49 In this respect he cited Quran 4:21: (’How can ye take it [the dower] back after one of you hath gone in unto the other,) and they have taken a strong pledge from you?’ (… wa-akhadhnā minkum mīthāqan ghalīẓan); and prophetic ḥadīths: ‘Have the best intentions with the wives’ (wa-istawsū bi'-nisā’ khayrari); and: ‘Regard their pudendums as permissible by Allāh's word’ (wa-istaḥlaltum furūjahunna bi-kalimat Allāh).

50 Quran 30:21: ‘… He ordained between you love and mercy’ (… wa-jaՙala baynakum mawadda wa-rahma).

51 See the statements of the sociologist, Dr. ՙAlī Fahmī, and the expert on constitutional law, Dr. Muḥammad ՙUṣfūr, in al-Shaՙb, 24 February 1995, 7.

52 Feminists refuted this claim by arguing that the existing standard marriage contract, which was supported by the ՙulamā', was also man-made, since it was based on the statutory procedural law of 1931.

53 Al-Muṣawwar, 17 February 1995, 30–3.

54 This process is convincingly presented in Brown, Nathan J., The rule of law in the Arab world: courts in Egypt and the Gulf (Cambridge: Cambridge University Press, 1997), chs. i–iv generally, and especially pp. 6169 with respect to the sharīՙa courts; and Shaham, Family and the courts, with respect to the application of statutory legislation in the sharīՙa courts during the first half of the twentieth century.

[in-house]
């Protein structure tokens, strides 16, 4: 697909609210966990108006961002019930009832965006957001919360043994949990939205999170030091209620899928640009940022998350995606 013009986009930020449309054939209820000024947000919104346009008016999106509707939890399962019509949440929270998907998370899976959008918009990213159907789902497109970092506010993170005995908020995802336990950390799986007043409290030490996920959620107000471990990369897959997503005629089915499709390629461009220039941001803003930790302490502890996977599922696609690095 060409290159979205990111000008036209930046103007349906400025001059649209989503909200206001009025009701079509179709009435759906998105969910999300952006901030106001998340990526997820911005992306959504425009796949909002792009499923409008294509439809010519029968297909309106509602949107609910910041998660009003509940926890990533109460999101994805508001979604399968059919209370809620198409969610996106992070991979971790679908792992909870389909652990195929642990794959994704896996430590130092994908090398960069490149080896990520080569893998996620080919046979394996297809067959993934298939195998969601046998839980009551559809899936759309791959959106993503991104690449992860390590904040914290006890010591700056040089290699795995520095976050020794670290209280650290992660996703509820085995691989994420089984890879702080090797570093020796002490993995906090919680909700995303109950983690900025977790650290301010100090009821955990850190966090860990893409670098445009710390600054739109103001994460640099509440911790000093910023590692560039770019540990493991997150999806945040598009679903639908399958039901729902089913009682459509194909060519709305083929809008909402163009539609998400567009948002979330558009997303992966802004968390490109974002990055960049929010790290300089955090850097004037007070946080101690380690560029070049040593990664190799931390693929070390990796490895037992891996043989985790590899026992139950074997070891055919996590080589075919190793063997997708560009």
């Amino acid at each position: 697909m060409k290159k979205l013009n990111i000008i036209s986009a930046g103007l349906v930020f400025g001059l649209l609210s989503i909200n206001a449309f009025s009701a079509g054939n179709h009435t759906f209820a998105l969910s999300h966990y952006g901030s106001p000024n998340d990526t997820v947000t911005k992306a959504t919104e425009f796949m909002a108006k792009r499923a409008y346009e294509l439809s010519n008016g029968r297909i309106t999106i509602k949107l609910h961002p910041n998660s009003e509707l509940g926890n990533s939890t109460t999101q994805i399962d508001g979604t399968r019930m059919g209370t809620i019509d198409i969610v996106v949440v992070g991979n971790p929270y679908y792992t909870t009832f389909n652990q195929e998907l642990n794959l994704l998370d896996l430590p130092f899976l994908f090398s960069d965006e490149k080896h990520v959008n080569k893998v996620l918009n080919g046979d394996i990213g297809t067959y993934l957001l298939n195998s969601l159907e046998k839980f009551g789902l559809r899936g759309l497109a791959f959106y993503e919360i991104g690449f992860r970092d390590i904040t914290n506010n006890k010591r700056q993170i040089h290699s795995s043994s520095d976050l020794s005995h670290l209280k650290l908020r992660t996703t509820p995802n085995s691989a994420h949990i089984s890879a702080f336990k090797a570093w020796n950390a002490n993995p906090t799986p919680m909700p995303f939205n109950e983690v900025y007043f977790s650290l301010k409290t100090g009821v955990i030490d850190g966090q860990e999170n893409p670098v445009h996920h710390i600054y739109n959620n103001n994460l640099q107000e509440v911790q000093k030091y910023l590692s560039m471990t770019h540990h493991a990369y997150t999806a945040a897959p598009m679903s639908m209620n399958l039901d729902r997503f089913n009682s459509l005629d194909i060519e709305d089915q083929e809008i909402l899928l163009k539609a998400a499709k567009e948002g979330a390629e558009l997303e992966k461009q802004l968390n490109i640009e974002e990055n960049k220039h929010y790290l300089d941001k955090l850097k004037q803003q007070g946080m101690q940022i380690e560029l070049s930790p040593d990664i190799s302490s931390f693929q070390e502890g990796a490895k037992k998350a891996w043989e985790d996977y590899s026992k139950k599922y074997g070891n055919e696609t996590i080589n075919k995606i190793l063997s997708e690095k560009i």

55 Lone, ‘Women's groups’, 20, quotes in this respect Amīna al-Jundī, who asserted, ‘We are determined to match the global standards set for [women's] development in the various sectors of health, education, and culture’.

56 See, for example, the expression of one feminist in this respect, cited in Lone, ‘Women's groups’, 20.

57 Fluehr-Lobban, , Islamic society, 127.

58 On the innovative legal opinion in which he legitimized ‘capitalization certificates’, see Mallat, Chibli, ‘Tantawi on banking operations in Egypt’, in Masud, Muhammad Khalid, Messick, Brinkley and Powers, David S. (ed.) Islamic legal interpretations: muftis and their fatwas, (Cambridge, MA: Harvard University Press, 1996), 286296. On his symbiosis with the government, see Yvonne Yazbeck Haddad, ‘Operation Desert Storm and the war of fatwas’, in ibid., 297–309 (the legal justification which he provided for the Egyptian policy during the war); and, MECS, 18, 1994, 271–2 (his cautious criticism towards the 1994 ICPD's provocative agenda).

59 Lone, ‘Women's groups’, 20.

60 On this motivation as a key for understanding their behaviour, see Crecelius, Daniel, ‘Nonideological responses of the Egyptian ulama to modernization’, in Keddie, N. (ed.), Scholars, saints and sufis: Muslim religious institutions in the Middle East since 1500, ed. (Berkeley: University of California Press, 1972), 167209. For an indication to this concern among members of Jabhat ՙUlamā' al-Azhar, see al-Shaՙb, 31 March 1995, 7.

61 On the difference of opinions among students see the survey discussed in n. 47. On the critique of the proposal, depicting it as a privilege of bourgeois women, see Lone, ‘Women's groups’. Caricatures could teach us something about the general public's attitude towards the new proposal: on 9 January 1995, a caricature by Jumՙa, entitled ‘A new marriage contract’, appeared in Rūz al-Yūsuf. it shows a woman, with a tempting look on her face, dressed in her nightshirt, sitting in her double bed and inviting her husband to join her. The husband, wearing his pyjamas, sweating and looking terrified, mumbles: ‘I do not know what to say, there is no stipulation in the marriage contract to this effect …’.